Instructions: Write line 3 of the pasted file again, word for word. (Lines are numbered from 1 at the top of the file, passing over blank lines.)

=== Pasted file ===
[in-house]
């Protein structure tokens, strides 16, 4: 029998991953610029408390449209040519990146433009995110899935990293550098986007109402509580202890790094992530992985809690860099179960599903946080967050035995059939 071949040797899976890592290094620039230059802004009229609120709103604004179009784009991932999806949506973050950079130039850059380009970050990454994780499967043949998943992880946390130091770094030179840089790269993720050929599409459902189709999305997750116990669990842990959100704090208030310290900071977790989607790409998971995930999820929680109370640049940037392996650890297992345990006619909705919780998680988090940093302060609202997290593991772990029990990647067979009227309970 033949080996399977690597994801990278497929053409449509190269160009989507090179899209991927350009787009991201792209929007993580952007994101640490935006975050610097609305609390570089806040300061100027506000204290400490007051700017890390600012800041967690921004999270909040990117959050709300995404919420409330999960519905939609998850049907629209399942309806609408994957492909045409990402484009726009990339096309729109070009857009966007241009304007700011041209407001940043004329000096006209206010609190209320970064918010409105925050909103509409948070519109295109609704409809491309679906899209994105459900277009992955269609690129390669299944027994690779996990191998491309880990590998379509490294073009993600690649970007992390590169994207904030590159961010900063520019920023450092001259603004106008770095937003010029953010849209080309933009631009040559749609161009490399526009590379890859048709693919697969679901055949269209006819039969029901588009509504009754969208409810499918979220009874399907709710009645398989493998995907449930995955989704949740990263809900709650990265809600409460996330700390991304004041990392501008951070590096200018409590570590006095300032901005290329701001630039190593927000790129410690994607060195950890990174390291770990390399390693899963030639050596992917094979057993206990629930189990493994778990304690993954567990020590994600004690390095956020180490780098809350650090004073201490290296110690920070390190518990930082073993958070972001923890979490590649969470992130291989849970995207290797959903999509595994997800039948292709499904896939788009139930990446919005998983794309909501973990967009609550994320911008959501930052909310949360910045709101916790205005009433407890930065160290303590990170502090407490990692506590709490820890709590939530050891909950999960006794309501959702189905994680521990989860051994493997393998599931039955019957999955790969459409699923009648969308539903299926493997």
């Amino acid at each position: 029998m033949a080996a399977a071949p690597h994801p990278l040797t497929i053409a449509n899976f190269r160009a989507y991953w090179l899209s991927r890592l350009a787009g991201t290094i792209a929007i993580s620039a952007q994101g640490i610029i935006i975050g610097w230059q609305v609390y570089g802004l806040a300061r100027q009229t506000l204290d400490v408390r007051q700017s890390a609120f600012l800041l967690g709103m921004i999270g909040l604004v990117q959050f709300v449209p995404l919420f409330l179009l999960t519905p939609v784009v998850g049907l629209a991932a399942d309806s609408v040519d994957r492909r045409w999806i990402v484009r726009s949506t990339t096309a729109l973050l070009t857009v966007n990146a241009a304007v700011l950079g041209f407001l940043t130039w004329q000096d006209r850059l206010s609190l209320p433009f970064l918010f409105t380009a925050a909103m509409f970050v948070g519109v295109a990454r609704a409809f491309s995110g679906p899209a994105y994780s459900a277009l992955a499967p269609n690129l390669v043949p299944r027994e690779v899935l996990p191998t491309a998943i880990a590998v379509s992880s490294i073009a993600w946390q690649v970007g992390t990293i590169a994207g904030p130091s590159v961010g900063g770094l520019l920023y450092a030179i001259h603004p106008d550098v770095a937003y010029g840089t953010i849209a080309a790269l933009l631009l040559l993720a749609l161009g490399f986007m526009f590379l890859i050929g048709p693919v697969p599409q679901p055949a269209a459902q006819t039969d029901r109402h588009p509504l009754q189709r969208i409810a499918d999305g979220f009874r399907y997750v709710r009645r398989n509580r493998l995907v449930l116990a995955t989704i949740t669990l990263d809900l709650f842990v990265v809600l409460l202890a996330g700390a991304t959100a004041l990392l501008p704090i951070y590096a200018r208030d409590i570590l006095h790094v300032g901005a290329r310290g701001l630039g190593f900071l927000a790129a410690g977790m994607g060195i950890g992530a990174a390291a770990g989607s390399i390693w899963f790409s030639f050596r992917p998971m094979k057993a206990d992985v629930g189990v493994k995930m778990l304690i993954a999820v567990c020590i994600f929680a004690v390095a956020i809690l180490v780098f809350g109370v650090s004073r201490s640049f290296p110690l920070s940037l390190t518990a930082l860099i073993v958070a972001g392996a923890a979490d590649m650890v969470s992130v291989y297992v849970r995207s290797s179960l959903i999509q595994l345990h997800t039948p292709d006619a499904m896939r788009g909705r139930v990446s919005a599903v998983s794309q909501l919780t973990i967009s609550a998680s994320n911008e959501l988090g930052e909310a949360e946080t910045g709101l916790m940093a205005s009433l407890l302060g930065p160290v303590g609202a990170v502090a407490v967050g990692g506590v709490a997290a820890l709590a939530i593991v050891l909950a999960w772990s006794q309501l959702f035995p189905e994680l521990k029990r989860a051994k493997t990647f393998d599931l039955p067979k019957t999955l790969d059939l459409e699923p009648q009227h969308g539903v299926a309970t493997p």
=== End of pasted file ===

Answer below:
């Amino acid at each position: 029998m033949a080996a399977a071949p690597h994801p990278l040797t497929i053409a449509n899976f190269r160009a989507y991953w090179l899209s991927r890592l350009a787009g991201t290094i792209a929007i993580s620039a952007q994101g640490i610029i935006i975050g610097w230059q609305v609390y570089g802004l806040a300061r100027q009229t506000l204290d400490v408390r007051q700017s890390a609120f600012l800041l967690g709103m921004i999270g909040l604004v990117q959050f709300v449209p995404l919420f409330l179009l999960t519905p939609v784009v998850g049907l629209a991932a399942d309806s609408v040519d994957r492909r045409w999806i990402v484009r726009s949506t990339t096309a729109l973050l070009t857009v966007n990146a241009a304007v700011l950079g041209f407001l940043t130039w004329q000096d006209r850059l206010s609190l209320p433009f970064l918010f409105t380009a925050a909103m509409f970050v948070g519109v295109a990454r609704a409809f491309s995110g679906p899209a994105y994780s459900a277009l992955a499967p269609n690129l390669v043949p299944r027994e690779v899935l996990p191998t491309a998943i880990a590998v379509s992880s490294i073009a993600w946390q690649v970007g992390t990293i590169a994207g904030p130091s590159v961010g900063g770094l520019l920023y450092a030179i001259h603004p106008d550098v770095a937003y010029g840089t953010i849209a080309a790269l933009l631009l040559l993720a749609l161009g490399f986007m526009f590379l890859i050929g048709p693919v697969p599409q679901p055949a269209a459902q006819t039969d029901r109402h588009p509504l009754q189709r969208i409810a499918d999305g979220f009874r399907y997750v709710r009645r398989n509580r493998l995907v449930l116990a995955t989704i949740t669990l990263d809900l709650f842990v990265v809600l409460l202890a996330g700390a991304t959100a004041l990392l501008p704090i951070y590096a200018r208030d409590i570590l006095h790094v300032g901005a290329r310290g701001l630039g190593f900071l927000a790129a410690g977790m994607g060195i950890g992530a990174a390291a770990g989607s390399i390693w899963f790409s030639f050596r992917p998971m094979k057993a206990d992985v629930g189990v493994k995930m778990l304690i993954a999820v567990c020590i994600f929680a004690v390095a956020i809690l180490v780098f809350g109370v650090s004073r201490s640049f290296p110690l920070s940037l390190t518990a930082l860099i073993v958070a972001g392996a923890a979490d590649m650890v969470s992130v291989y297992v849970r995207s290797s179960l959903i999509q595994l345990h997800t039948p292709d006619a499904m896939r788009g909705r139930v990446s919005a599903v998983s794309q909501l919780t973990i967009s609550a998680s994320n911008e959501l988090g930052e909310a949360e946080t910045g709101l916790m940093a205005s009433l407890l302060g930065p160290v303590g609202a990170v502090a407490v967050g990692g506590v709490a997290a820890l709590a939530i593991v050891l909950a999960w772990s006794q309501l959702f035995p189905e994680l521990k029990r989860a051994k493997t990647f393998d599931l039955p067979k019957t999955l790969d059939l459409e699923p009648q009227h969308g539903v299926a309970t493997p």